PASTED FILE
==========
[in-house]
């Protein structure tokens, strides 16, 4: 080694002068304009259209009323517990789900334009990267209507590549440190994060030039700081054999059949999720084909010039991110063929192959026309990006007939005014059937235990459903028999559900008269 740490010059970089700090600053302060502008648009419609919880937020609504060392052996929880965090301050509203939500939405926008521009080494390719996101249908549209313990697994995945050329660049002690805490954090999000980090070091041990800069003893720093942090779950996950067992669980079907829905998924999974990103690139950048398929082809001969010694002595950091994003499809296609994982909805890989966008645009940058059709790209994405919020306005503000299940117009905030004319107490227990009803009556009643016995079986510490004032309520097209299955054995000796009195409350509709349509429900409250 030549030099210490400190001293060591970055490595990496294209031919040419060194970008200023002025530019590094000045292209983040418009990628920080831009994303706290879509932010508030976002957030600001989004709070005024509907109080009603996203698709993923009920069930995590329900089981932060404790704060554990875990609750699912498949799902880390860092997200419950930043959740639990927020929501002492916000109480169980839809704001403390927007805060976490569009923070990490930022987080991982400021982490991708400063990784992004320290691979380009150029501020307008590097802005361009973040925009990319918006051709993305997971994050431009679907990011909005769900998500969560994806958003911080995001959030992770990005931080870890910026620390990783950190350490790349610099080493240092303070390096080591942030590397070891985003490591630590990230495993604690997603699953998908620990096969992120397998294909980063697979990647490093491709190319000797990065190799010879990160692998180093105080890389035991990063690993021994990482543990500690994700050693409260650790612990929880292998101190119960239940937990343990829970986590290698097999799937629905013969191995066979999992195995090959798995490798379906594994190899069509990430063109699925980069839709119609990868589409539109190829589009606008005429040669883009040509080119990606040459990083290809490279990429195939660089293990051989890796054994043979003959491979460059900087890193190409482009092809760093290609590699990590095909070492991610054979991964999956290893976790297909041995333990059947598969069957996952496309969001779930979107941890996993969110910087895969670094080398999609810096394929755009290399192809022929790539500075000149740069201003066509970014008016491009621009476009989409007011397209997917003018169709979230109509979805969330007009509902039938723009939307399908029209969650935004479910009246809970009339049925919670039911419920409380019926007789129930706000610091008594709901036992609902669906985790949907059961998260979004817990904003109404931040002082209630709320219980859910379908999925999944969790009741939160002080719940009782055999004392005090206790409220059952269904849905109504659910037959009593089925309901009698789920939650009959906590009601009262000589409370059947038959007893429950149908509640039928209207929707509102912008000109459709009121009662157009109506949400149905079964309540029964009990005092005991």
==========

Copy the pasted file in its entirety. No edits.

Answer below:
[in-house]
């Protein structure tokens, strides 16, 4: 080694002068304009259209009323517990789900334009990267209507590549440190994060030039700081054999059949999720084909010039991110063929192959026309990006007939005014059937235990459903028999559900008269 740490010059970089700090600053302060502008648009419609919880937020609504060392052996929880965090301050509203939500939405926008521009080494390719996101249908549209313990697994995945050329660049002690805490954090999000980090070091041990800069003893720093942090779950996950067992669980079907829905998924999974990103690139950048398929082809001969010694002595950091994003499809296609994982909805890989966008645009940058059709790209994405919020306005503000299940117009905030004319107490227990009803009556009643016995079986510490004032309520097209299955054995000796009195409350509709349509429900409250 030549030099210490400190001293060591970055490595990496294209031919040419060194970008200023002025530019590094000045292209983040418009990628920080831009994303706290879509932010508030976002957030600001989004709070005024509907109080009603996203698709993923009920069930995590329900089981932060404790704060554990875990609750699912498949799902880390860092997200419950930043959740639990927020929501002492916000109480169980839809704001403390927007805060976490569009923070990490930022987080991982400021982490991708400063990784992004320290691979380009150029501020307008590097802005361009973040925009990319918006051709993305997971994050431009679907990011909005769900998500969560994806958003911080995001959030992770990005931080870890910026620390990783950190350490790349610099080493240092303070390096080591942030590397070891985003490591630590990230495993604690997603699953998908620990096969992120397998294909980063697979990647490093491709190319000797990065190799010879990160692998180093105080890389035991990063690993021994990482543990500690994700050693409260650790612990929880292998101190119960239940937990343990829970986590290698097999799937629905013969191995066979999992195995090959798995490798379906594994190899069509990430063109699925980069839709119609990868589409539109190829589009606008005429040669883009040509080119990606040459990083290809490279990429195939660089293990051989890796054994043979003959491979460059900087890193190409482009092809760093290609590699990590095909070492991610054979991964999956290893976790297909041995333990059947598969069957996952496309969001779930979107941890996993969110910087895969670094080398999609810096394929755009290399192809022929790539500075000149740069201003066509970014008016491009621009476009989409007011397209997917003018169709979230109509979805969330007009509902039938723009939307399908029209969650935004479910009246809970009339049925919670039911419920409380019926007789129930706000610091008594709901036992609902669906985790949907059961998260979004817990904003109404931040002082209630709320219980859910379908999925999944969790009741939160002080719940009782055999004392005090206790409220059952269904849905109504659910037959009593089925309901009698789920939650009959906590009601009262000589409370059947038959007893429950149908509640039928209207929707509102912008000109459709009121009662157009109506949400149905079964309540029964009990005092005991």